Sir Samuel Baker School sits on lovely grounds with extended green space between the buildings. The compound is removed from town and I must ride a boda to get there-yes, picture me on the back of a motorbike several times a day. To western eyes, the most striking aspect is the run-down condition of the buildings. The buildings need paint and windows and roofs that don’t leak. The classrooms are concrete floors that are covered with African red dust (which is everywhere and all pervasive). The students sit on benches on primitive tables. There is nothing on the walls, there are no books or supplies. The students sit in one classroom all day long and the teachers come to them, then they copy word-from-word from a lecture. They are silent; there is no interaction between teacher and student, no small groups, no discussions, no variance from the rote lecture notes. The science labs have only a few broken test tubes. Three computers exist in the school (for 830 students) but no internet. There is now a bore hole on the property which means water must be pumped and then carried in for all purposes. (Think 850 male students in the hot African sun with no water for showers)
Ilama Grace told me very descriptively what life was like for her at the worst of the fighting. Her family lived several miles outside Gulu, and no one was ever safe. Most nights were spent listening, always ready at a moment’s notice to run and hide in the grasses outside her home. Hearing gun shots meant at least she knew from which direction to run away. “ It was not a question of feeling safe, only of desperation. There was no where to go. It was always only by God’s mercy that we survived.”
Sir Samuel Baker was closed and the students were sent back to their families ( it is boarding, as are many of the schools here). But the families by then were flocking to IDP camps for protection. Many are still there; although the government has told them it is safe to go home, not everyone is sure. The IDP camps are a horrible alternative, especially because it is still very much the custom here to garden and grow one’s own food in this very fertile, rich soil. In the camps there are only rations of food ( that don’t last until the next time). There is no sanitation, no way to earn income, etc. Six of our teachers who are coming in the next wave of this teacher exchange program will teach in schools in the camps. We plan to visit at least one camp, so hopefully I’ll have more to say on this later.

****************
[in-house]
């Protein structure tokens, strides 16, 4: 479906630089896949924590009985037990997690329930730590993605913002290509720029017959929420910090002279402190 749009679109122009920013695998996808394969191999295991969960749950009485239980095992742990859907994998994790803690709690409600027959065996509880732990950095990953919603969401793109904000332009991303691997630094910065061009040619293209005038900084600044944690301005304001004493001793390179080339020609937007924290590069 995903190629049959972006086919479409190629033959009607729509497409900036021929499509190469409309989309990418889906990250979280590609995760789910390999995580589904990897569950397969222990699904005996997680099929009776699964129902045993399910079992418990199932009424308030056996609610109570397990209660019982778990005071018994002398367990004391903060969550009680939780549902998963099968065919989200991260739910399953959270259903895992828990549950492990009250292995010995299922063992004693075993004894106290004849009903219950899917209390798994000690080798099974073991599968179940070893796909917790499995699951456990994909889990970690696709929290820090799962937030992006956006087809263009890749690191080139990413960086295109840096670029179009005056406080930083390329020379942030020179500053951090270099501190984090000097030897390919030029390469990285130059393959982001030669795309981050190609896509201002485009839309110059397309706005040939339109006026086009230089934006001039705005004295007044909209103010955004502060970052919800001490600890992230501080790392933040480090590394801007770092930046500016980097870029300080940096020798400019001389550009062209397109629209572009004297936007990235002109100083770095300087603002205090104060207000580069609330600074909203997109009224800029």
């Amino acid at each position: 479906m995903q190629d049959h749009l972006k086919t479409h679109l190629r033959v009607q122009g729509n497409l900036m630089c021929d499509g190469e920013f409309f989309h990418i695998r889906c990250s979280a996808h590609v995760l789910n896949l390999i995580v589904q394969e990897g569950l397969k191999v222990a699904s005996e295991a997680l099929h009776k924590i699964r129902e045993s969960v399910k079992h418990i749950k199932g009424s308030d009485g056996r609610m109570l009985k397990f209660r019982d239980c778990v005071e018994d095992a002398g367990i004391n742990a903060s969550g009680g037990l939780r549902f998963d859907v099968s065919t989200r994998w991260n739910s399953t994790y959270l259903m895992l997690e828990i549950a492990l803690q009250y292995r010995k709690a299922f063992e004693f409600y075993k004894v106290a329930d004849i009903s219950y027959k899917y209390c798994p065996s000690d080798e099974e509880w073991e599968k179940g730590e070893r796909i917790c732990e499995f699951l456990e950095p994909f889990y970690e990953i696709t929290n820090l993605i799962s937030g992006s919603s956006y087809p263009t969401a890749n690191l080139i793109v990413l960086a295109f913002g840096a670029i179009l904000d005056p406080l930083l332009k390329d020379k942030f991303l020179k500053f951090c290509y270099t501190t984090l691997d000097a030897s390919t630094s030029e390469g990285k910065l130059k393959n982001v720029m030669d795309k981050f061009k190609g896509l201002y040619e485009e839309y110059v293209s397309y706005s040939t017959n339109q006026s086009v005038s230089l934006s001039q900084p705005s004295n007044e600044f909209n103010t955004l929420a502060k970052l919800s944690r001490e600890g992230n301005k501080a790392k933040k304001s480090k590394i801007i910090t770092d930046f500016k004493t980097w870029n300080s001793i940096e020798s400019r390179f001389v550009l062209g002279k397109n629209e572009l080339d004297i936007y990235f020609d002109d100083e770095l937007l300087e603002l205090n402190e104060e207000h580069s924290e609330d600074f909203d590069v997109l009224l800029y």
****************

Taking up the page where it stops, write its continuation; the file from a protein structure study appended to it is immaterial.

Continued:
During the time Sir Samuel Baker was closed, others flocked into the buildings and became squatters. There was some fighting between those villagers and the LRA, and there was much destruction of the school buildings during that time. One project sponsored by Invisible Children for this school is to construct a water system, but just last week as workmen were digging a trench for pipes, they discovered two skulls in shallow graves. (They haven’t found the rest of the bones.)
Despite all this tragedy, there is so much kindness, so much warmth, so much hope. My students are respectful, even shy. I don’t feel as yet that I am contributing much by being here- I am the one who is learning and growing….
P.S. Danger watch
I don’t know how much the news has reached there regarding the LRA. There are verified reports that Joseph Kony has begun abductions again. This means the 3-year peace process is closed, and there are of course fears all around as to what this means for Gulu. Kony has many ties here, but his last known location is a long distance away…It seems it is not time to worry yet, but it would be beyond tragic if these dear people must endure even more fighting. Invisible Children does have an evacuation plan for us, and we are staying both informed and watchful, and I don’t believe that we are in danger at this point.